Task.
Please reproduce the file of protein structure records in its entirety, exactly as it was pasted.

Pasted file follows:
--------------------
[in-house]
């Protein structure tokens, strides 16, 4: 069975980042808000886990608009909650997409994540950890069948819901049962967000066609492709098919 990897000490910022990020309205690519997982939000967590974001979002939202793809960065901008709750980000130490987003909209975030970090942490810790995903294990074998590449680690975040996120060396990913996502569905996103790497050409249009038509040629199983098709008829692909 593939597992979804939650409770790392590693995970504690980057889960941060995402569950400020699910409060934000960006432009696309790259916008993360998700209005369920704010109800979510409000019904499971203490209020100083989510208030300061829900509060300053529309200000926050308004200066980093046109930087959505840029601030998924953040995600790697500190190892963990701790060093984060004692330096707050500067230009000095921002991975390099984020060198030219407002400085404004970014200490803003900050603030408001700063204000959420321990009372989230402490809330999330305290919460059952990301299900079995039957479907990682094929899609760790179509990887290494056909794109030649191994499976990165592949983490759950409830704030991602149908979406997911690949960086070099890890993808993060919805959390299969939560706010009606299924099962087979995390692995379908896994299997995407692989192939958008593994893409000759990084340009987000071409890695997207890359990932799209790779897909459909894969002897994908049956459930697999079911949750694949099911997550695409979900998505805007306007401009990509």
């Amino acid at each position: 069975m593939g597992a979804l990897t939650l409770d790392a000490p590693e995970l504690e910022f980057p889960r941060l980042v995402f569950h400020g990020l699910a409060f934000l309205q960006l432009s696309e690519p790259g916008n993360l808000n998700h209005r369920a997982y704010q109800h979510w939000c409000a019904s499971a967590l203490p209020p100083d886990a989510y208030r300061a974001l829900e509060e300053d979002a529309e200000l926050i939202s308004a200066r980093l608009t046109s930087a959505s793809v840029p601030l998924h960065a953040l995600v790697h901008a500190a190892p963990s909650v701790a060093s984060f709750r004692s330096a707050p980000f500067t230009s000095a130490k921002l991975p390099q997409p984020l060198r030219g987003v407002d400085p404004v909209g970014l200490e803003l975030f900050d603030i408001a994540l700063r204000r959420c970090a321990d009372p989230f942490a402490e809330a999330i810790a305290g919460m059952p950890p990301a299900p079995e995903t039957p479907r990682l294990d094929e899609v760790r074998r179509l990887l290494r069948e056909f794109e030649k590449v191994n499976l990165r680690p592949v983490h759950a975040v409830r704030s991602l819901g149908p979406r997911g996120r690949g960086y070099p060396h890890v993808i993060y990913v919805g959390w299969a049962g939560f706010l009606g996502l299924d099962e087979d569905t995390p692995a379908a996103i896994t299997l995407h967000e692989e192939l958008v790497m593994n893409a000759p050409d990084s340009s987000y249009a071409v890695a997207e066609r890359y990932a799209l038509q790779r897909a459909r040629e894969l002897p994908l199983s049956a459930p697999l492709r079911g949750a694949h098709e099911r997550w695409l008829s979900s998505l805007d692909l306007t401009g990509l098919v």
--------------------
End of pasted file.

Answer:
[in-house]
């Protein structure tokens, strides 16, 4: 069975980042808000886990608009909650997409994540950890069948819901049962967000066609492709098919 990897000490910022990020309205690519997982939000967590974001979002939202793809960065901008709750980000130490987003909209975030970090942490810790995903294990074998590449680690975040996120060396990913996502569905996103790497050409249009038509040629199983098709008829692909 593939597992979804939650409770790392590693995970504690980057889960941060995402569950400020699910409060934000960006432009696309790259916008993360998700209005369920704010109800979510409000019904499971203490209020100083989510208030300061829900509060300053529309200000926050308004200066980093046109930087959505840029601030998924953040995600790697500190190892963990701790060093984060004692330096707050500067230009000095921002991975390099984020060198030219407002400085404004970014200490803003900050603030408001700063204000959420321990009372989230402490809330999330305290919460059952990301299900079995039957479907990682094929899609760790179509990887290494056909794109030649191994499976990165592949983490759950409830704030991602149908979406997911690949960086070099890890993808993060919805959390299969939560706010009606299924099962087979995390692995379908896994299997995407692989192939958008593994893409000759990084340009987000071409890695997207890359990932799209790779897909459909894969002897994908049956459930697999079911949750694949099911997550695409979900998505805007306007401009990509």
């Amino acid at each position: 069975m593939g597992a979804l990897t939650l409770d790392a000490p590693e995970l504690e910022f980057p889960r941060l980042v995402f569950h400020g990020l699910a409060f934000l309205q960006l432009s696309e690519p790259g916008n993360l808000n998700h209005r369920a997982y704010q109800h979510w939000c409000a019904s499971a967590l203490p209020p100083d886990a989510y208030r300061a974001l829900e509060e300053d979002a529309e200000l926050i939202s308004a200066r980093l608009t046109s930087a959505s793809v840029p601030l998924h960065a953040l995600v790697h901008a500190a190892p963990s909650v701790a060093s984060f709750r004692s330096a707050p980000f500067t230009s000095a130490k921002l991975p390099q997409p984020l060198r030219g987003v407002d400085p404004v909209g970014l200490e803003l975030f900050d603030i408001a994540l700063r204000r959420c970090a321990d009372p989230f942490a402490e809330a999330i810790a305290g919460m059952p950890p990301a299900p079995e995903t039957p479907r990682l294990d094929e899609v760790r074998r179509l990887l290494r069948e056909f794109e030649k590449v191994n499976l990165r680690p592949v983490h759950a975040v409830r704030s991602l819901g149908p979406r997911g996120r690949g960086y070099p060396h890890v993808i993060y990913v919805g959390w299969a049962g939560f706010l009606g996502l299924d099962e087979d569905t995390p692995a379908a996103i896994t299997l995407h967000e692989e192939l958008v790497m593994n893409a000759p050409d990084s340009s987000y249009a071409v890695a997207e066609r890359y990932a799209l038509q790779r897909a459909r040629e894969l002897p994908l199983s049956a459930p697999l492709r079911g949750a694949h098709e099911r997550w695409l008829s979900s998505l805007d692909l306007t401009g990509l098919v």